For some odd and strange reason, each and every one of our customers is different from all of the others. What this means for us as product managers is that we often have to tweak our product offering in order to make our product appeal to a specific set of potential customers. If we do enough of this tweaking, then all of a sudden we’ll find ourselves with a broad product line that only sells a few units of some our tweaks. What’s a product manager to do now?
The Problem With Olay
If you watch any television or read any magazines, you probably recognize the Olay line of skin care products – it seems to be just about everywhere. With that much publicity for a product, most of us product managers would assume that the Olay product line must be doing quite well. It turns out that we’d be wrong: the Olay line of cosmetics has been overextended and the parent company, P&G, has decided that its product managers need to fix this problem.
So what happened to Olay? P&G originally purchased the Olay product line back in 1985. Back then, it was a single product that was a facial cream used by middle aged women. The P&G product managers made the brand over and added skin treatments that had previously only been available at high-end department stores. Products in the Olay line now run from US$6 to US$45 and the line has tripled its sales since the line was relaunched in 2000.
The problem that the P&G product managers have run into with the Olay product line is that its sales have been sagging lately. The Olay product line generates over US$2.5B in sales for P&G every year. Olay currently holds an 8% share of the global facial skin-care market. The line is not doing so well right now. In the U.S., the product’s largest market, sales have been slipping since 2010. This won’t be looking good on anyone’s product manager resume. This is especially not good because P&G’s beauty division makes up a quarter of the company’s annual US$76B in sales. Clearly something had to be done!
How The Olay Product Managers Are Dealing With Their Problem
In the beauty business, when sales of your product start to slip, there is a traditional way to deal with this. What you do is you change your product development definition and you rollout a new product. The thinking is that the product(s) that you are offering are not appealing to a portion of the market and you need to create a new version of your product to reach this underserved segment.
The product managers at P&G took a different path this time. What they did was to eliminate a sixth of the Olay product line – just did away with it. The products that got dropped included Olay products that were designed to treat acne, facial scrubs, and any products that did not fit with the Olay product line’s key message of anti-aging. The result of these changes is that the Olay product line in the U.S. has been reduced to roughly 120 separate products.
The thinking behind the P&G product manager’s rather radical approach to boosting sales of their beauty products comes from something that many product managers have known for a long time. If we present our customers with too many different choices, then they are going to become confused and they will end up not buying our product. This decision is going to cause P&G to end up losing some of their customers at the margin – the ones who were buying the products that have been discontinued. However, the bet is that by making shopping for Olay products simpler, P&G will be able to generate more sales for its core products.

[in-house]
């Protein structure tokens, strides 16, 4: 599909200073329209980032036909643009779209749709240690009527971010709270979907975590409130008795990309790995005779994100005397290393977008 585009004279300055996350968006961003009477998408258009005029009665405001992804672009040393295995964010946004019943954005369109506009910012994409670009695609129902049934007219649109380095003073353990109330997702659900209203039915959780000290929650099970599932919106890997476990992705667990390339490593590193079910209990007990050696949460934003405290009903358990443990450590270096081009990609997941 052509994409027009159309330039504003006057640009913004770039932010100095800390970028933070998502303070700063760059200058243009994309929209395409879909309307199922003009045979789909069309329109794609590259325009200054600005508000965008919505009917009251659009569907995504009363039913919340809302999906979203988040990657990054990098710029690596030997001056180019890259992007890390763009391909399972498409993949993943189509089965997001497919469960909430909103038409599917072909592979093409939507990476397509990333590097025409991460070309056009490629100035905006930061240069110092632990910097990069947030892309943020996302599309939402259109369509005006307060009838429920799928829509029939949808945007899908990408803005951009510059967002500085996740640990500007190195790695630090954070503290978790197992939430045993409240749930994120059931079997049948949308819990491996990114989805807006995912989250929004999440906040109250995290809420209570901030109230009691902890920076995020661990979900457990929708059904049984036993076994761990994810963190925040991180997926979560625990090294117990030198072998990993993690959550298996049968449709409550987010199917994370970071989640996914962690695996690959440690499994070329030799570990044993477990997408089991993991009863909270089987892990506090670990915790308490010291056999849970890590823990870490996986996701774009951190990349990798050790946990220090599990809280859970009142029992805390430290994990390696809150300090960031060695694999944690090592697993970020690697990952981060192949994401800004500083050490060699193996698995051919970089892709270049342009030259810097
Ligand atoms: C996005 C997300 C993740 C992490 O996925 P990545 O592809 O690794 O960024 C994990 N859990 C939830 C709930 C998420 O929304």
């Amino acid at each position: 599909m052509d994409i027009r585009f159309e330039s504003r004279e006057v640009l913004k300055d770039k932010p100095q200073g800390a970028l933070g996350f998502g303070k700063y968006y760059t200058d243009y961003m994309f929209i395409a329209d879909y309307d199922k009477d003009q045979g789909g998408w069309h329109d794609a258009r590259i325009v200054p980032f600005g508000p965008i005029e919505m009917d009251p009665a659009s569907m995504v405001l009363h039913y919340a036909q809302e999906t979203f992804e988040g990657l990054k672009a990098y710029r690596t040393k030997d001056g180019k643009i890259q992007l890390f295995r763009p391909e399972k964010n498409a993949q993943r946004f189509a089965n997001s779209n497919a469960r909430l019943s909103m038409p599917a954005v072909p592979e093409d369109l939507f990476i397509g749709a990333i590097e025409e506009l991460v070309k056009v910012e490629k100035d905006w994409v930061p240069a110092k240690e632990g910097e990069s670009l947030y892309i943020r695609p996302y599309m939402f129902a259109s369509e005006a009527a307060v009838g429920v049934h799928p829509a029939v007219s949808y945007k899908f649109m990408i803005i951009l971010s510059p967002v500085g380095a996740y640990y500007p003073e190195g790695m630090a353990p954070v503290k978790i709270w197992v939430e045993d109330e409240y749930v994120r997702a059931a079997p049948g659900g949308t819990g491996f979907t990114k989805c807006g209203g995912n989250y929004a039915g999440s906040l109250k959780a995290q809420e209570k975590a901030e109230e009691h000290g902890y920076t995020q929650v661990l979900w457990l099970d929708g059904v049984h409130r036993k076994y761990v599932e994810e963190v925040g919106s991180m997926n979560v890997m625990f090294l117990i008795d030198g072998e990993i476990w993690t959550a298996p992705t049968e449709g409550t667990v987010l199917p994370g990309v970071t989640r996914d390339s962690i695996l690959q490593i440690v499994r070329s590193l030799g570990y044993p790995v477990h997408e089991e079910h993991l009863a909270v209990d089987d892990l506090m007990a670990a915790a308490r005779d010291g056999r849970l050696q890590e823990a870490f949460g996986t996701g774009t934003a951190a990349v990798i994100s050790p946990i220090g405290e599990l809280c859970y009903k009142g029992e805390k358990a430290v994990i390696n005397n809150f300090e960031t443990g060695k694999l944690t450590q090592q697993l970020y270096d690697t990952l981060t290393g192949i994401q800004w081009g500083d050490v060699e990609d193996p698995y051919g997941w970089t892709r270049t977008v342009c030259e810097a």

What All Of This Means For You
I’m pretty sure that we’d all like to be the product manager in charge of a global beauty brand that was bringing in billions of dollars in revenue each year. However, with large sales comes large responsibility and this means that the product managers who are responsible for P&G’s Olay product line need to review their product manager job description and find a way to deal with their sagging sales.
In the world of beauty products, in order to generate more sales product managers generally create new products that are designed to appeal to customer markets that they have not been able to reach with their existing products. The P&G product managers have taken a different path and have dropped a portion of the products that made up the Olay product line. The new smaller line is designed to better focus on the anti-aging properties of the Olay products. It is expected that P&G will lose some Olay customers because of this change; however, they are hoping to gain more customers who will no longer be confused by the large number of Olay products that they had to select from.
I believe that the P&G product managers are moving in the right direction. It could not have been an easy decision to make their product line smaller by dropping products when everyone else is making their product lines even bigger. However, now the P&G product managers will need to clearly communicate to their potential customers that shopping for Olay products has become easier. Let’s see if P&G can make anti-aging even more popular than it is today…!
Question For You: Do you think having 120 different products in a single product line is too much for customers to deal with?
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What We’ll Be Talking About Next Time
Let’s face it: selling books is tough work. With all of the other distractions that customers have these days, trying to convince them to buy a book, let alone the book that you are trying to sell, can be very difficult to do. In the world of electronic books, product managers are having to modify their product development definition and try out some new ideas in order to see if they can capture more customers.